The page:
Of note: Unlike the federal government and many other states, lawmakers here have yet to agree on whether to allow exemptions for pandemic aid, including extra unemployment benefits and Paycheck Protection Program loans.

  • If the Legislature agrees to a tax deal, the Department of Revenue will reach out to impacted taxpayers and ask them to file an amended return if needed, a spokesperson said.

Go deeper: Minnesota leaves pandemic relief in tax limbo

4. πŸ›Ά How to paddle Minnehaha Creek

Minnehaha Creek runs 22 miles from Minnetonka to Minneapolis. Photo: Nick Halter/Axios

It's a secret to many in the Twin Cities, but Minnehaha Creek can be navigated by canoe or kayak between Lake Minnetonka and Minnehaha Falls.

  • The 22-mile stretch takes between 6 and 9 hours depending on water levels and how hard you paddle, according to the Minnehaha Creek Watershed District.

Jason Butterfield, a Chanhassen resident and commercial real estate broker, paddled the entire stretch a few years ago in a kayak.

  • "You've got to be prepared for a lot of elements like debris, branches and bogs," he said. "But the beauty of it is wandering and paddling through people's backyards."

Setting the scene: The creek begins in a wetland area below the Gray's Bay Dam in Minnetonka and eventually runs through the backyards of the some of the priciest homes in the Twin Cities.

  • It passes through two golf courses and a cemetery and runs alongside park trails, big-box stores, warehouses and even a Taco Bell.

Tip: You don't have to do the whole 22-mile stretch. There are 17 marked access points to the creek on this map by the Watershed District, which has a lot more helpful info.

  • Find out if the water flow is suitable for paddling here.

Share this story: Paddling Minnehaha Creek for 22 miles through the Twin Cities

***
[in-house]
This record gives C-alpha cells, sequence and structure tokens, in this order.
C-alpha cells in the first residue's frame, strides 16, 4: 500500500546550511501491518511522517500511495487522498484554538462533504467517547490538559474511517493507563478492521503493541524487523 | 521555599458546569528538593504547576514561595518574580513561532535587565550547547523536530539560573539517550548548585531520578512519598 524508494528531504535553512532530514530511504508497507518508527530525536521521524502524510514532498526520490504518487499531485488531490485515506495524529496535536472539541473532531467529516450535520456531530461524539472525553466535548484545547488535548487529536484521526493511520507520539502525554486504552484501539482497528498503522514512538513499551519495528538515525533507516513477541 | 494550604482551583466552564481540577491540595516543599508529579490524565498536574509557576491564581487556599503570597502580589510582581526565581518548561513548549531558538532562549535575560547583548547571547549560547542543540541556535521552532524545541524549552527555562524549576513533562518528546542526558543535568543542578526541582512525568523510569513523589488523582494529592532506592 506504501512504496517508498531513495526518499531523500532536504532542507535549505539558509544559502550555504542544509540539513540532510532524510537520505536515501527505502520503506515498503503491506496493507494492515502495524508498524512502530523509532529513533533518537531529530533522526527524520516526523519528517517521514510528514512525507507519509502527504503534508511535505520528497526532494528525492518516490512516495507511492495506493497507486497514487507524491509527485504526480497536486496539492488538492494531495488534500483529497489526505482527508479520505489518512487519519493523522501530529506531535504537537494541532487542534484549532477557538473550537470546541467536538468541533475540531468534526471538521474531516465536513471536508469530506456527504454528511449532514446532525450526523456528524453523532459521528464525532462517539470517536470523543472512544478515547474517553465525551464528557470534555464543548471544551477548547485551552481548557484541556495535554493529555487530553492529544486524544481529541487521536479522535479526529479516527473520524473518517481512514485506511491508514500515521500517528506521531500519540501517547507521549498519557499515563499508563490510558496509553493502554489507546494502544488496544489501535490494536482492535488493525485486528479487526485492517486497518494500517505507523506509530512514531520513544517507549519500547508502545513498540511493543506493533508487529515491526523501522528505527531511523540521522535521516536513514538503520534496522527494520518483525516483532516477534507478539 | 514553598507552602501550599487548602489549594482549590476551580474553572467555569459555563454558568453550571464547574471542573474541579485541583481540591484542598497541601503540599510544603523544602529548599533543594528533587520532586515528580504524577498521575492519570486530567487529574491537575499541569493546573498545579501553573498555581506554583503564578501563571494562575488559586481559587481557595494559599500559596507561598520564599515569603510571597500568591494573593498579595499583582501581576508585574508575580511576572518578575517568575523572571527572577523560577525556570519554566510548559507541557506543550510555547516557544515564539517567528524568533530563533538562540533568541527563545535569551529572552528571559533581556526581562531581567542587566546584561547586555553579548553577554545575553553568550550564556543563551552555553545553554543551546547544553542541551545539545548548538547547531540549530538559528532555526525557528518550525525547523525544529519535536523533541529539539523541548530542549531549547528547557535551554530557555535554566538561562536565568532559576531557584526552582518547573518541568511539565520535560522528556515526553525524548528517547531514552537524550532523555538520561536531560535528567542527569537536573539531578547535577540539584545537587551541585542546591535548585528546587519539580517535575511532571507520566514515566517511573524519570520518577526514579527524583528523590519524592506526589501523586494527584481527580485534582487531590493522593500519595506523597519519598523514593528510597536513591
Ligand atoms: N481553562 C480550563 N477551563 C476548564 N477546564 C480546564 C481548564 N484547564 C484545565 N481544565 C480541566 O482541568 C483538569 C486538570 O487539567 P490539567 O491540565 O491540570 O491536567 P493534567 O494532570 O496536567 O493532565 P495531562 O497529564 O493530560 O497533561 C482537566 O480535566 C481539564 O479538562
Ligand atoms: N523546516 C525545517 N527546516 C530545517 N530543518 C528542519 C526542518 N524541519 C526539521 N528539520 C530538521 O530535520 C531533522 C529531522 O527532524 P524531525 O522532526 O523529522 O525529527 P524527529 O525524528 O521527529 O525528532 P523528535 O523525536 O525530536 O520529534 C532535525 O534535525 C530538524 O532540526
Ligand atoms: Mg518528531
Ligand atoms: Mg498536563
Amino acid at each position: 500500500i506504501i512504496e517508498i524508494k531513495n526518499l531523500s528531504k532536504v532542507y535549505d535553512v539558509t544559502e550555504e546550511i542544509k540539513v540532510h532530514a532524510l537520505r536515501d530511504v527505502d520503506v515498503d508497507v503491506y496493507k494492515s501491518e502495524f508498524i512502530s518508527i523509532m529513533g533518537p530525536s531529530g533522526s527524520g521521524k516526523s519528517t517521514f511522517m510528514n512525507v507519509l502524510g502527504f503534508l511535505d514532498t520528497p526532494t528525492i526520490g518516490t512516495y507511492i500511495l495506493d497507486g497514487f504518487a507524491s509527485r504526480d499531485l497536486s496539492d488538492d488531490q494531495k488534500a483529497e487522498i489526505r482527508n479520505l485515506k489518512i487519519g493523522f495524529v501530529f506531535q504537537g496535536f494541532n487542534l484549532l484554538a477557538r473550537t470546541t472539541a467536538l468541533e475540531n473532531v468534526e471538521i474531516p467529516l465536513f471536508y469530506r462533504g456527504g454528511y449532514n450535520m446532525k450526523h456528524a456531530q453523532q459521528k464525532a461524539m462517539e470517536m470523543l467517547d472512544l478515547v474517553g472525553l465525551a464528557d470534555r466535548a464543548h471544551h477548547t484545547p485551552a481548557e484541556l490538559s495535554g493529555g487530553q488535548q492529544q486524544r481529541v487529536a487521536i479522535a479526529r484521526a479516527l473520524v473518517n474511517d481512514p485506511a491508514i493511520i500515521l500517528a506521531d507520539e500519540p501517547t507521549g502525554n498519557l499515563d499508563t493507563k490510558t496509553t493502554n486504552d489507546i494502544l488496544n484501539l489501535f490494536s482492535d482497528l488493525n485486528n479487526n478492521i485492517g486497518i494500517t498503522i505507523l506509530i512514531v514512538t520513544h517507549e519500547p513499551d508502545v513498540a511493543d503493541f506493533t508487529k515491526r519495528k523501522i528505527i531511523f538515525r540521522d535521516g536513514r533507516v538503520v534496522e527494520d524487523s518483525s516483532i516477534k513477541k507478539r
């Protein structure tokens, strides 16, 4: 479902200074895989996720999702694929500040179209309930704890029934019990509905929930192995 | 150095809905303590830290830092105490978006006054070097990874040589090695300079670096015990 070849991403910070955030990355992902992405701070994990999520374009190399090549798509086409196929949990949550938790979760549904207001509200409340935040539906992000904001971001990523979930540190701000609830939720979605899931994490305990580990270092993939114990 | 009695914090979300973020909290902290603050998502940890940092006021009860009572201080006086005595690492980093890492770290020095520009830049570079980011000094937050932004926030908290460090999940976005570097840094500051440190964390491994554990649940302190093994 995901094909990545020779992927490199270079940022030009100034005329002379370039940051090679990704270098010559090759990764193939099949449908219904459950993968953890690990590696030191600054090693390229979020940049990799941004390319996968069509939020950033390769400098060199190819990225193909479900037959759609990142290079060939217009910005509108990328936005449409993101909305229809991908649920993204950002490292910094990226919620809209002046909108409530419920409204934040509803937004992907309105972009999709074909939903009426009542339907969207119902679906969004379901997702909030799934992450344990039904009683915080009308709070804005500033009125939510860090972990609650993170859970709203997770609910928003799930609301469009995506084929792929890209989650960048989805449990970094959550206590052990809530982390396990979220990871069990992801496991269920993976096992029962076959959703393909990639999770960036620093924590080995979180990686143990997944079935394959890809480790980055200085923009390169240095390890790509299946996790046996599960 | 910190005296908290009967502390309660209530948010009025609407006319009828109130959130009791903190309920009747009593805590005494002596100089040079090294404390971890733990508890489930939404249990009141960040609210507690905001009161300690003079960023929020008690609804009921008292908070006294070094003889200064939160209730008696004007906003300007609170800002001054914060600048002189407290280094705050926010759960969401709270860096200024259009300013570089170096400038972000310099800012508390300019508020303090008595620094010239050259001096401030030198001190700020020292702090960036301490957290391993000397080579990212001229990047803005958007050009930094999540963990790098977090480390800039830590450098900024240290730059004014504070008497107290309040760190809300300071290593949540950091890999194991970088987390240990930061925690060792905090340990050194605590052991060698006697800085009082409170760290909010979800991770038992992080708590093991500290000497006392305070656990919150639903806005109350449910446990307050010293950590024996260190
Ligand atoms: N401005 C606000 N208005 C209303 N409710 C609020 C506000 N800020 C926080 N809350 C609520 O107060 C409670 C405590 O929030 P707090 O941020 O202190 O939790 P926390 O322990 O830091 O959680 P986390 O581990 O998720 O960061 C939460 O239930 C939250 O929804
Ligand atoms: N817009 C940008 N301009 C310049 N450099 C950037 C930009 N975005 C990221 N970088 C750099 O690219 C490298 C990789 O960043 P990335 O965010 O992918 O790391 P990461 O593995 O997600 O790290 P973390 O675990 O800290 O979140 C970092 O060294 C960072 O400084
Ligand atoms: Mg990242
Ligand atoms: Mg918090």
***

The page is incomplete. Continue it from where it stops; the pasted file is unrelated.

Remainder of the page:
5. Jacobson, Winston to face off in Brooklyn Park mayoral race

Hollies Wilson and Lisa Jacobson. Photos: Facebook

The field is set for an Aug. 10 special election to fill Brooklyn Park's open mayoral seat.

  • Lisa Jacobson, a city council member, and Hollies Winston, a business owner, were the top vote-getters to advance from Tuesday's primary.
  • The vacancy was triggered by former Mayor Jeff Lunde's election to the Hennepin County Board of Commissioners.

Why it matters: The diverse North metro community is Minnesota's sixth-largest city.

6. Catch up quick: Twins shortstop out with COVID

Andrelton Simmons is out with COVID-19 after declining to get vaccinated. Photo: Brace Hemmelgarn/Minnesota Twins/Getty Images

⚾️ Twins shortstop Andrelton Simmons tweeted March 26 that he wasn't going to get a vaccine. Now, he's sidelined with COVID-19. (ESPN)

🎳 Remember that sweet drone video of Bryant Lake Bowl that went viral? It's being auctioned as a nonfungible token to help rebuild Lake Street. (Twin Cities Business)

βš–οΈ Gov. Tim Walz extended the pandemic peacetime emergency for another 30 days. (Star Tribune)

πŸ—οΈ St. Paul Mayor Melvin Carter overrode a City Council's vote against a major housing development. (Pioneer Press)

πŸ’‰ First Avenue is hosting a COVID-19 vaccination drive targeting the arts and music industries. (Twitter)

7. 1 quote to go

A vet student at the University of MInnesota holds a newborn pig at Miracle of Birth exhibit in 2012. Photo: Jerry Holt/Star Tribune via Getty Images

"This is our way back to normalcy. We get done on this side of the road, we get to go into the Miracle of Birth Barn."
β€” Gov. Tim Walz touting a new vaccination site across from the Minnesota State Fairgrounds

Our take: Sure, the birth barn is great, but it wouldn't top our personal post-vaccination bucket lists.

If you're feeling on edge this week, you're not alone. We thought it would be a good time to re-up this advice for dealing with stressful times, courtesy of Cassie Sawyer, a Twin Cities therapist at Root to Crown Healing & Wellness:

  1. Lean on community, especially "people you feel safe with and that you trust."
  2. Move your body through walking, dancing or art.
  3. Tap into spirituality.

Look out for each other!